A federal lawsuit claims that a 14-year secretary was illegally fired last year because her boss, a Republican judge on the state’s highest criminal court, disapproved of her Facebook posts disparaging President Donald Trump and other GOP politicians.
Olga Zuniga argued that her Facebook activity, which included support for Democrats, was done in her role as a private citizen, that she had no public role with the Court of Criminal Appeals, and that the firing violated her free-speech rights.
Zuniga sued her former boss, Judge Kevin Yeary, for whom she worked after his election to the court in 2014 until he fired her last October after searching for her Facebook profile and finding comments on “politicians and political issues that were different than his,” the lawsuit said.
Zuniga also sued the Austin-based appeals court, a nine-judge body that has the final say on criminal law matters in Texas.
“The Constitution of the United States limits the power of government to control and intrude on the lives of American citizens,” said the lawsuit, filed Tuesday in Austin federal court. “Instead, Yeary and the court violated the First Amendment of the Constitution and ended the career of a public servant for exercising her right to free speech.”
Yeary was not available to discuss the lawsuit Wednesday morning, his office said.
In addition, Sharon Keller, the presiding judge of the Court of Criminal Appeals, said no comments were possible because court personnel had not yet received the lawsuit.
Zuniga’s lawyer, Robert Schmidt, said his client was devastated by the firing and sued only after receiving no response to a letter sent to the court seeking to resolve the dispute privately.
“She’s not a wealthy woman. She’s doing what she can now to make ends meet,” Schmidt said. “This is financially really hard for her and emotionally really hard for her. Her career meant a lot to her, and it’s embarrassing and painful to be fired in this way.”
According to the lawsuit, Yeary called Zuniga into his chambers to “counsel” her about inappropriate Facebook posts shortly after Trump was elected president in 2016, and he did the same thing several times in 2017.
The final straw came after immigration-related posts in September that were critical of Trump, Lt. Gov. Dan Patrick’s comments on “sanctuary cities” and Gov. Greg Abbott’s decision to withhold criminal justice funding from Travis County over immigration-related jail policies, the lawsuit said.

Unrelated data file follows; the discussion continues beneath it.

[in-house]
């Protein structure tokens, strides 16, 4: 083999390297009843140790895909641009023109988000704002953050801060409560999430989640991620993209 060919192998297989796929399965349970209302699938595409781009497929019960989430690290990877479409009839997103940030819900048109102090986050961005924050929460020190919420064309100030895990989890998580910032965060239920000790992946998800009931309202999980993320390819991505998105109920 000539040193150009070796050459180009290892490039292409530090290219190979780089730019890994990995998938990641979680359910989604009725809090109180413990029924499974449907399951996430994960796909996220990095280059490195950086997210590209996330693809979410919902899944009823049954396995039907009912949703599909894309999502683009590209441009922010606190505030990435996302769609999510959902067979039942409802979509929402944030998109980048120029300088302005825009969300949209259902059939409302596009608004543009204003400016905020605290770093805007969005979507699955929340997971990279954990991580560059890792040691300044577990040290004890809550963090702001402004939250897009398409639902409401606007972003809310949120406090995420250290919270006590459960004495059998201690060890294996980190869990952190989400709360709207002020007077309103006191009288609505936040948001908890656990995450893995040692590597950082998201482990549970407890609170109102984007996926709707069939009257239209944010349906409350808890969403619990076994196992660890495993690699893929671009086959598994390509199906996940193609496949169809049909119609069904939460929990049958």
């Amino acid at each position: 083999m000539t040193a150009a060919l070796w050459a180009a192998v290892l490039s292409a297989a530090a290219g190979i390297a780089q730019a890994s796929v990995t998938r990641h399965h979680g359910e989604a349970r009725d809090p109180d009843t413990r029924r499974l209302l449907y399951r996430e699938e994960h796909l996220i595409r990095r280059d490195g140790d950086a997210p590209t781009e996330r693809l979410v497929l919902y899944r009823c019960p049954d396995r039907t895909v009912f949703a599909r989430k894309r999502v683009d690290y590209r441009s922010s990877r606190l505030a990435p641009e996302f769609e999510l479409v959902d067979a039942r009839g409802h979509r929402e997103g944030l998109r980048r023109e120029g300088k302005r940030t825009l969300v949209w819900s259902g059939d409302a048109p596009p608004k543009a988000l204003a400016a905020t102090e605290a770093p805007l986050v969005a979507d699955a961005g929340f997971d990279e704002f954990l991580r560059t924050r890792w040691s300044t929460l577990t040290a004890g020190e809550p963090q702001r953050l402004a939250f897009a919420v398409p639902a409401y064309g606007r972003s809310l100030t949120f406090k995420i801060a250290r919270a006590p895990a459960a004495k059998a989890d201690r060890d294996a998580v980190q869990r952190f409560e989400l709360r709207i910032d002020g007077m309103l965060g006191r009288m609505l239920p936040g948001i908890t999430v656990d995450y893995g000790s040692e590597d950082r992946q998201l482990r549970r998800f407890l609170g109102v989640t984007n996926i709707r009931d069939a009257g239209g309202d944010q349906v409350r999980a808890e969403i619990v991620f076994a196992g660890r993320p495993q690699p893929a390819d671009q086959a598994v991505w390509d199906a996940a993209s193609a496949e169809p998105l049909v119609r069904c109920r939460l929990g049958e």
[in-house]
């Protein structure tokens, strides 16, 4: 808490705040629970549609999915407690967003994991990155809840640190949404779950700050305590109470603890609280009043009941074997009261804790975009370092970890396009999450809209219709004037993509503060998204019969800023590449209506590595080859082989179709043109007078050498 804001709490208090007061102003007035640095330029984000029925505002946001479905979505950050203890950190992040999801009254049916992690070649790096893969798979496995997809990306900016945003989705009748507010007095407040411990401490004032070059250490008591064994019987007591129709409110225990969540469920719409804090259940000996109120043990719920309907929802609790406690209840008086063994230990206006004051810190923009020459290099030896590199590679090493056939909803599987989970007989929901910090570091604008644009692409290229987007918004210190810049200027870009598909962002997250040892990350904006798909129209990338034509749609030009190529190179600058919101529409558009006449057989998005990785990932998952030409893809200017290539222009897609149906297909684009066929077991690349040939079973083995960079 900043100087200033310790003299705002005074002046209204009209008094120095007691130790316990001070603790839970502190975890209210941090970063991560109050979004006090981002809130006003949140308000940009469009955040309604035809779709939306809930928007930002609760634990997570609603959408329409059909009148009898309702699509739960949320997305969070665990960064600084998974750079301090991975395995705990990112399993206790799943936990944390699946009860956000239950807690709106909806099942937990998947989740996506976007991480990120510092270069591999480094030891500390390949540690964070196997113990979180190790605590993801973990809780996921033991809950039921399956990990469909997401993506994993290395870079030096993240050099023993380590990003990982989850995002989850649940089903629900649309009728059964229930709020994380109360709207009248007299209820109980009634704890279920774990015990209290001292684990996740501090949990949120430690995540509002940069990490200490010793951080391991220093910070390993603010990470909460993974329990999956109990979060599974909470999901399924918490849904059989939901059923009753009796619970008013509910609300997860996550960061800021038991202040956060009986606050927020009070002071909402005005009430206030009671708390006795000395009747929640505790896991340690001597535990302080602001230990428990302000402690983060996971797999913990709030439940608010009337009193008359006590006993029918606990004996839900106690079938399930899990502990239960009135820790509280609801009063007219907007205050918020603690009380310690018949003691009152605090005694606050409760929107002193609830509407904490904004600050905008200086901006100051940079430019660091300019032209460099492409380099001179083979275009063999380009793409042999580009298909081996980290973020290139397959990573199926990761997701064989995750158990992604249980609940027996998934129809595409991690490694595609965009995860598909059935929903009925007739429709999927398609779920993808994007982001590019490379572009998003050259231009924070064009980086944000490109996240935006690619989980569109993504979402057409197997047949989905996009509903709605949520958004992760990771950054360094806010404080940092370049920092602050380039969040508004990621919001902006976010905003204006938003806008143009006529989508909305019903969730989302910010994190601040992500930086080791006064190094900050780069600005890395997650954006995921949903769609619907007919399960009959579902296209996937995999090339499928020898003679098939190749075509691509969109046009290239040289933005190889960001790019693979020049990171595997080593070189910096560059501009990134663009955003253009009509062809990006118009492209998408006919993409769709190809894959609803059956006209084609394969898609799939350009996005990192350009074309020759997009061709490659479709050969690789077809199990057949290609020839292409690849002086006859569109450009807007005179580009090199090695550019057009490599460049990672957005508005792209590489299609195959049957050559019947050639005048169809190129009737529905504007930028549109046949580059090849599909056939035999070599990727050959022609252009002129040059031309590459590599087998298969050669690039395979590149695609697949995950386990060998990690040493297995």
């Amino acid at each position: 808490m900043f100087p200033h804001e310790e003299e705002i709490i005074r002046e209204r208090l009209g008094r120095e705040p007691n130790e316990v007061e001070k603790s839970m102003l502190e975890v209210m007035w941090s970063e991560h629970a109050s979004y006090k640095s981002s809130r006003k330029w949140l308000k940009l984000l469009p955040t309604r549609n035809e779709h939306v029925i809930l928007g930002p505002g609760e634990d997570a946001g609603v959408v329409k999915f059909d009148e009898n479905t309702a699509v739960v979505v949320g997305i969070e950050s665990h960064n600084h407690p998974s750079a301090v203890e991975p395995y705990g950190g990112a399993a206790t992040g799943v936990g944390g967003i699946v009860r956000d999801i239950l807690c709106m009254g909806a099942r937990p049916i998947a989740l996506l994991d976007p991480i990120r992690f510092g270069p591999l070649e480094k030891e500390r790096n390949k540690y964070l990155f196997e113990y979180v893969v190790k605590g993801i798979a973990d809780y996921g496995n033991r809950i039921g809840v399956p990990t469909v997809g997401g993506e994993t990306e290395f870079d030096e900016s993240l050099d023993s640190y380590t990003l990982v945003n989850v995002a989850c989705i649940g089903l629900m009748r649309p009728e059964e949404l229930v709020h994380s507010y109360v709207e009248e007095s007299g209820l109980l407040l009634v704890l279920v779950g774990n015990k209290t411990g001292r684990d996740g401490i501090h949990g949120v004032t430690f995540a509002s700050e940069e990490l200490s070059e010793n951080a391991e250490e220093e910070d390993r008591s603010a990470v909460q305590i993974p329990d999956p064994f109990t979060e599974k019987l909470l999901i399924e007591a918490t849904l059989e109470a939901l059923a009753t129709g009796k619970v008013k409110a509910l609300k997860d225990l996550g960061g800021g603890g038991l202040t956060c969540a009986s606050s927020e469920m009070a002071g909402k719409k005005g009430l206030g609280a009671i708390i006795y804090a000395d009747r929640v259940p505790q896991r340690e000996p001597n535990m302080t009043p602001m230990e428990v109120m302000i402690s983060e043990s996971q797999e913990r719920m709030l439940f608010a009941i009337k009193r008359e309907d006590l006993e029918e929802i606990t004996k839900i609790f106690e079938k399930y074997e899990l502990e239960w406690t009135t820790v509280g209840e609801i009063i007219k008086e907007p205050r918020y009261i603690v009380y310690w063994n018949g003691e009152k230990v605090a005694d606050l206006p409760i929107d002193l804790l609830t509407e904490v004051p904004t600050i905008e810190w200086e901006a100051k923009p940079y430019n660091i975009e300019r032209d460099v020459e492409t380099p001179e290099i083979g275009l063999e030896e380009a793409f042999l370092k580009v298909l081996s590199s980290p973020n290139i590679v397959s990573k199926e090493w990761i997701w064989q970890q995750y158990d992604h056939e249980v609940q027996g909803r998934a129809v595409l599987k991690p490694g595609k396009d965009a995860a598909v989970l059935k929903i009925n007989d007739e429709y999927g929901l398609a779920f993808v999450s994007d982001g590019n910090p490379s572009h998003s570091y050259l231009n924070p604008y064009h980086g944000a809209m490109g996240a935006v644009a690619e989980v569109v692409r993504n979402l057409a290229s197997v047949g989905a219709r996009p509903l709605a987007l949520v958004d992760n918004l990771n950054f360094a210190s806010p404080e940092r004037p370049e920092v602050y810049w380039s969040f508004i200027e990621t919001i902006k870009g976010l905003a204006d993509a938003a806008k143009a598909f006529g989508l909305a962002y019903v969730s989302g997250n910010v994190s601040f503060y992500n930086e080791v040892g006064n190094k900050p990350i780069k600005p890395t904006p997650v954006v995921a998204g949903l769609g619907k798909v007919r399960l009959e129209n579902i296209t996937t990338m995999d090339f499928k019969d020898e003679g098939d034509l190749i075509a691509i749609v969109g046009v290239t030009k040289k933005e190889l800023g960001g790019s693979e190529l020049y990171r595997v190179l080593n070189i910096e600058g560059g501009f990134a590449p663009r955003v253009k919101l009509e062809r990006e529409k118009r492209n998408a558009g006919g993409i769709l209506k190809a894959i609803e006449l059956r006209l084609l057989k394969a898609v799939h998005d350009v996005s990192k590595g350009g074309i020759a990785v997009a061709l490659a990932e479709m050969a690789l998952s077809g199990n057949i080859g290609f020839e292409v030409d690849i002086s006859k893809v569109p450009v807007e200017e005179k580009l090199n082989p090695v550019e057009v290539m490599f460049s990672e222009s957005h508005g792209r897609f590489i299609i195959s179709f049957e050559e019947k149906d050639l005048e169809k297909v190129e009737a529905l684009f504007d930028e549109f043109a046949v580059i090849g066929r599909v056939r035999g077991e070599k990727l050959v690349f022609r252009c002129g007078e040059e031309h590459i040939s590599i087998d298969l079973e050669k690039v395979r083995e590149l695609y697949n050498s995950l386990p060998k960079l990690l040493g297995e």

When he fired Zuniga from her job as executive assistant-secretary, Yeary discussed her Facebook posts and also said she failed to record an early departure from work on her September time sheet, a claim she denies, according to the lawsuit.
In a statement to the Texas Workforce Commission in an attempt to deny unemployment benefits to Zuniga, the lawsuit claims, Yeary said many of her Facebook posts contained vulgar and inappropriate language and “had a distinct political edge and which indicated what appeared to be clear political biases.”
The commission, Schmidt said, denied jobless benefits to Zuniga, who had also worked as a legal secretary in the Texas attorney general’s office for about 14 years before beginning her job at the appeals court in 2003.
The lawsuit, which claims Yeary gave Zuniga positive feedback on her job performance before spotting her Facebook posts, seeks unspecified lost wages and benefits, compensatory damages, a monetary award for emotional distress and reinstatement of her job.
“As American citizens, we have the right to speak out on politics and matters of public concern, and when the state starts punishing its employees for doing that, I think it’s a very serious problem,” Schmidt said. “I also think it’s a problem when it’s a court — which is required to uphold the Constitution — that does that kind of censoring.”
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